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House approves Senate map, sends it to the court

The Florida Legislature ended its two-week extraordinary legislative session on redistricting Tuesday, sending a redrawn map of new Senate districts to the Florida Supreme Court for one last review.

In a clipped, 90-minute session, the House voted 61-47 to approve the Senate-drawn plan — making no changes. It’s now up to the state’s highest court to decide if the upper chamber did enough to fix the flaws in the first map that provoked the court’s rebuke.

“I believe this is the right map at the right time.,” said House Redistricting Chairman Will Weatherford, R-Wesley Chapel.

The Florida Supreme Court rejected the first Senate map for failing to follow the requirements of the new Fair Districts standards. The new proposal, which appears to create more visually compact districts than the first, also creates one less Republican majority seat than the first plan, giving the GOP a 23-15 advantage, with two swing districts.

Democrats maligned the new map as fraught with many of the previous problems, from protecting incumbents, inexplicably dividing cities and counties, and failing to protect minority voting strength.

“We’ll see you in court,’’ said Florida Democratic Party spokeswoman Brannon Jordan, in a terse statement.

"This is nothing more than an incumbent protection plan,” said Rep. Marty Kiar, D-Davie, citing a Herald/Times analysis that shows that only two senators — Republican Reps. David Simmons and Andy Gardiner — are drawn into the same districts. Simmons has announced he we will move. "Now we’re back in Tallahassee wasting taxpayer dollars because the people in the Senate didn’t want to get it right the first time," Kiar said.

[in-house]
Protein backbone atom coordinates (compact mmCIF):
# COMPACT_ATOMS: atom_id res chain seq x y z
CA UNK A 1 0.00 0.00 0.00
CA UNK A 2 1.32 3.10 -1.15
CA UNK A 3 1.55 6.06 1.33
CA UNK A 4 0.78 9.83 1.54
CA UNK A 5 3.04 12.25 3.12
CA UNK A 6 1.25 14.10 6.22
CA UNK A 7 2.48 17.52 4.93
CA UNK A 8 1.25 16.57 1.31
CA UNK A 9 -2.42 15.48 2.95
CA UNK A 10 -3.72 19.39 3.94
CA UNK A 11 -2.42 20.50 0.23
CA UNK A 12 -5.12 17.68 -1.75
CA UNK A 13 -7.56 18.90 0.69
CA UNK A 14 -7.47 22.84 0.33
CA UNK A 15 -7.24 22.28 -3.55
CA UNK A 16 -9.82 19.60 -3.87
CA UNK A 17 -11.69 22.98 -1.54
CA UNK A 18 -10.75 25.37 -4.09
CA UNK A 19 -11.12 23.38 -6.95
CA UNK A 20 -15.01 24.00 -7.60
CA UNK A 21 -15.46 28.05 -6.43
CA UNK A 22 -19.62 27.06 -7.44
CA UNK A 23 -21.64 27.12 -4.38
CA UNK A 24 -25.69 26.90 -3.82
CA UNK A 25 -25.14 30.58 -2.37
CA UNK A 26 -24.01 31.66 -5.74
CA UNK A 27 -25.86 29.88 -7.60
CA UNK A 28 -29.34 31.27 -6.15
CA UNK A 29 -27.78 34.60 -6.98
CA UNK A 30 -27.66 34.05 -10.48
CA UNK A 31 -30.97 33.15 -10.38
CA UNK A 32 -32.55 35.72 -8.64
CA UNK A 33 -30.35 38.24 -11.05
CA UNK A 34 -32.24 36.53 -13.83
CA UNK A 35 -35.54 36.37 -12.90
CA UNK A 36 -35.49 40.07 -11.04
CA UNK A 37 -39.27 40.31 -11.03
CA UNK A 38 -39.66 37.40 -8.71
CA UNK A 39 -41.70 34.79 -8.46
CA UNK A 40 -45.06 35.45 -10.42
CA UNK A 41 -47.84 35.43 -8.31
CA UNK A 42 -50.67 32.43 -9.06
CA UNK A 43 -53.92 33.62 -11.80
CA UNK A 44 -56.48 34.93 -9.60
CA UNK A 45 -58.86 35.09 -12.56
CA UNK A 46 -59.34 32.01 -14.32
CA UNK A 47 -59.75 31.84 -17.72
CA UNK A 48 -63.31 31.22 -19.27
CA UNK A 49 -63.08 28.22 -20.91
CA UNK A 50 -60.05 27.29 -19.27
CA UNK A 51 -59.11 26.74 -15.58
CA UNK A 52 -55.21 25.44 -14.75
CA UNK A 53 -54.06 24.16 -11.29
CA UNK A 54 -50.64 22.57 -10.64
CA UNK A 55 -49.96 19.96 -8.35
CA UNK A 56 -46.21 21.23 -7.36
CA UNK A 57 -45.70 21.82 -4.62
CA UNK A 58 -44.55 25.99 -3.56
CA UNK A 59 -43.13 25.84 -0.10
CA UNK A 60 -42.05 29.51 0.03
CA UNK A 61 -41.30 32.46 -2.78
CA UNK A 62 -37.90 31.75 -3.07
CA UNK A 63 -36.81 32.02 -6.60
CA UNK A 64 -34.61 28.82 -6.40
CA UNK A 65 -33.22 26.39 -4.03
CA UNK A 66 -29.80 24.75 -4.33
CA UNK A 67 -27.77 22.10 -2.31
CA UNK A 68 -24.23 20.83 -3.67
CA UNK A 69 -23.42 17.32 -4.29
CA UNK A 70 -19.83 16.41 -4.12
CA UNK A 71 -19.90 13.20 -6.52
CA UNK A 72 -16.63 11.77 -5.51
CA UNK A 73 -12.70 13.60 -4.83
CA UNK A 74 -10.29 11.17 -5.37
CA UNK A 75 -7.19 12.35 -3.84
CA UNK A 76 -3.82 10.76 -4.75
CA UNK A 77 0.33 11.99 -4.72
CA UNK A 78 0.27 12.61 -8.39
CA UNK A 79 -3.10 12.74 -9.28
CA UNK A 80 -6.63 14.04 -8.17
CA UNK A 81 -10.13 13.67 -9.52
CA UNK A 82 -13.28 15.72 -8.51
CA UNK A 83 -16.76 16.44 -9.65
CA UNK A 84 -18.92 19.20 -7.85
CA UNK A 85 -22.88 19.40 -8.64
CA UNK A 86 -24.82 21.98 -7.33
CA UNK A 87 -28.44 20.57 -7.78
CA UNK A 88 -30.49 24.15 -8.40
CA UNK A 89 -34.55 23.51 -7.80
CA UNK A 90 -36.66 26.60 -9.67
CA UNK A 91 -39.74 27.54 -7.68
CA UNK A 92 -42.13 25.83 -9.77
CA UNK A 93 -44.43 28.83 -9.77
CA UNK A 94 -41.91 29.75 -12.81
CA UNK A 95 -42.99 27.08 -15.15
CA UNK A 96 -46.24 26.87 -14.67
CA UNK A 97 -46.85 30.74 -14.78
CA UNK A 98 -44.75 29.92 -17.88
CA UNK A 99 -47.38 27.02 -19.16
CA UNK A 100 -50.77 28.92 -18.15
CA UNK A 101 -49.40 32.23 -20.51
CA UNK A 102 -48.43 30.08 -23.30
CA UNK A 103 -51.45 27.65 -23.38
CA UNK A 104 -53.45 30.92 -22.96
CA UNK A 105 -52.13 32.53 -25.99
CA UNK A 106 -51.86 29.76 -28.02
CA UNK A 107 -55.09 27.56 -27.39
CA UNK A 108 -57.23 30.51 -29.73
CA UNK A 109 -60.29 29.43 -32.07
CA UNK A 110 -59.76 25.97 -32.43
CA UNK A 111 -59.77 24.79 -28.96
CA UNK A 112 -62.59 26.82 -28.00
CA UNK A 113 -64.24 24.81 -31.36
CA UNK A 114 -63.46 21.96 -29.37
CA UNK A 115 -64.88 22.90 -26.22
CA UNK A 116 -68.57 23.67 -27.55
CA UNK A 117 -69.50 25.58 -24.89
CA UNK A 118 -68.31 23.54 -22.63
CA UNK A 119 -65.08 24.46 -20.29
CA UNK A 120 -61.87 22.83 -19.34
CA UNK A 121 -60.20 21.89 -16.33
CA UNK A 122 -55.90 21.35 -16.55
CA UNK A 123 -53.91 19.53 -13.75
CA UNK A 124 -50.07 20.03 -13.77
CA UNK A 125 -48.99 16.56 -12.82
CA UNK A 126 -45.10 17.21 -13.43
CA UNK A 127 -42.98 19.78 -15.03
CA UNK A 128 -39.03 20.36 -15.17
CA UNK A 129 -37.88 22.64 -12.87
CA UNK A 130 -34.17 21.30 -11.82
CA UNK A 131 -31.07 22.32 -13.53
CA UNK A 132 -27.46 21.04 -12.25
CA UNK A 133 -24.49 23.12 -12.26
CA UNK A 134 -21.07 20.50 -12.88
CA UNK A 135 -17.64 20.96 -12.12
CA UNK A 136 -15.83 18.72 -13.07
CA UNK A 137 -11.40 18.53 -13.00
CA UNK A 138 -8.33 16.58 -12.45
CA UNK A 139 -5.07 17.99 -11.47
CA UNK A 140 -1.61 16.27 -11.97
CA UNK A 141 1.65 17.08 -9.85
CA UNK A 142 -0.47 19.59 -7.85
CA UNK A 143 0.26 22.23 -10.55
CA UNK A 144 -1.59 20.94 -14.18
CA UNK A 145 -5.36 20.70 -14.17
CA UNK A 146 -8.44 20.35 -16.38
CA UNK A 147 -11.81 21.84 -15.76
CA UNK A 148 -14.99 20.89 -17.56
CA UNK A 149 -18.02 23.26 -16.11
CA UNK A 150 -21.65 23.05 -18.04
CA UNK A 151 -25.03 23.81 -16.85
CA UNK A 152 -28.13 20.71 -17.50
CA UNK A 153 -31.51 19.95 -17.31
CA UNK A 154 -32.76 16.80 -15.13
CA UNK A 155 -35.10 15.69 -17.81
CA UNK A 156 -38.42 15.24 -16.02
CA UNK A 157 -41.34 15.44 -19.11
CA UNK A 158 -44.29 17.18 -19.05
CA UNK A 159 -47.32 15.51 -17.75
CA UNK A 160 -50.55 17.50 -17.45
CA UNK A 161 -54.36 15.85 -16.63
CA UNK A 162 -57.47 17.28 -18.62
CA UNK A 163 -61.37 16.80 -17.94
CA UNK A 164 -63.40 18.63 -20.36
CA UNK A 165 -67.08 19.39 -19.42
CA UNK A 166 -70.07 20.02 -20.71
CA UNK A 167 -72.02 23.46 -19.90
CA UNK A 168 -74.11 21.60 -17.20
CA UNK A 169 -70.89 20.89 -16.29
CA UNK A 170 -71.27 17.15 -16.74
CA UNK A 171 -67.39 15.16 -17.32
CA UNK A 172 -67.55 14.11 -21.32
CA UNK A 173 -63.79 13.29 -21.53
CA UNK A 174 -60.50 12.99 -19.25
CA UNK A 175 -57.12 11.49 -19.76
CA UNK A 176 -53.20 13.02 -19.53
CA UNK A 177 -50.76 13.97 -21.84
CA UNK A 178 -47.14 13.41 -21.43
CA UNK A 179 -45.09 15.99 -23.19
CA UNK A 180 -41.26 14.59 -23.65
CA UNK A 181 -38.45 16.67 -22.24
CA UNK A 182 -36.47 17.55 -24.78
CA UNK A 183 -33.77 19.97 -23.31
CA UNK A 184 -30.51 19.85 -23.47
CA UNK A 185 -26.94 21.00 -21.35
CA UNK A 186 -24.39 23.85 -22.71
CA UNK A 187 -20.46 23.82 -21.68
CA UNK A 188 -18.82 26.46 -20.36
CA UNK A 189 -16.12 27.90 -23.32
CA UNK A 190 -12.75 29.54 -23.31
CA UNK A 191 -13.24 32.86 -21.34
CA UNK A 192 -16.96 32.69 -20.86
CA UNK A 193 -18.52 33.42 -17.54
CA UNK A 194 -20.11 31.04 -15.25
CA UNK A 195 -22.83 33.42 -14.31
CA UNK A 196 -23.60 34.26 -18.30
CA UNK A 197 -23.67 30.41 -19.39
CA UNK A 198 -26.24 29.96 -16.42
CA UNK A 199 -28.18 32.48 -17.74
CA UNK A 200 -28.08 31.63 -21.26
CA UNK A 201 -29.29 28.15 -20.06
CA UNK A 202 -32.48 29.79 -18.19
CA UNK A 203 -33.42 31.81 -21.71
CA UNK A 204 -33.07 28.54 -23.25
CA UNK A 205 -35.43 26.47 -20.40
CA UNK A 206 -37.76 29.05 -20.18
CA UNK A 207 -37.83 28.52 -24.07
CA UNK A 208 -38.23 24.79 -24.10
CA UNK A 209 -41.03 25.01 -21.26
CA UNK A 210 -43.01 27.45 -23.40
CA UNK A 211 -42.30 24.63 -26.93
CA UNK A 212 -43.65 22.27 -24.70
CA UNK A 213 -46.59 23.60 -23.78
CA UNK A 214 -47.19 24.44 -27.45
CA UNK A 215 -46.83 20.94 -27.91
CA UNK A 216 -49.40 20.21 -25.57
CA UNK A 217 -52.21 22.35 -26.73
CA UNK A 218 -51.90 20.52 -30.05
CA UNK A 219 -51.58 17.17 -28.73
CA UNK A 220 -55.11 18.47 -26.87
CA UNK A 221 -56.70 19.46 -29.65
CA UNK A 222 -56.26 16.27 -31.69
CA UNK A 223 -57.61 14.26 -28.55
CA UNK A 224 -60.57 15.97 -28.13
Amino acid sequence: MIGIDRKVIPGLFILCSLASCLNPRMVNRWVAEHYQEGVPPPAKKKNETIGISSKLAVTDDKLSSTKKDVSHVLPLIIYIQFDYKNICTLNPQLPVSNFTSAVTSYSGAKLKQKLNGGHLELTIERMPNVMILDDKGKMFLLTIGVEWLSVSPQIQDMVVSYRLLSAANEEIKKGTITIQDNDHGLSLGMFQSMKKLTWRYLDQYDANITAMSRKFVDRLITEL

Unlike the first map, which won unanimous support of the House’s Republican caucus, 11 Republicans -- most of them Hispanic members of Miami Dade’s delegation -- joined with Democrats to oppose the Senate plan. They argued that the growth in the Hispanic population in Miami Dade County justified a fourth Hispanic majority district. But the Senate map created only three protected seats.

“Why aren’t these districts more balanced,’’ asked Rep. Jose Felix Diaz, R-Miami. “What we have is a preservation of the status quo."

Rep. Jeanette Nunez, R-Miami, suggested that the Senate should "take a Hippocratic oath" because the map enshrines another 10 years of unequal representation for Miami Dade voters. "This is first do no harm."

Rep. Erik Fresen, R-Miami, argued that the Miami delegation in the is not reflective of the population.

"That causes grave concern,’’ he said, suggesting that it not only violates the state constitutional standards but the federal Voting Rights Act.

But Weatherford urged the chamber to approve the Senate map and warned that rejecting it would set “a very dangerous precedent.”

"If this map doesn’t pass what this body is doing is abdicating its role to the Supreme Court,’’ Weatherford said.

The attorney general has 15 days to ask the Florida Supreme Court for a second review of the revised Senate map. The court has 30 days to approve or reject it. If it rejects it, the court will then have 60 days to draw the map themselves.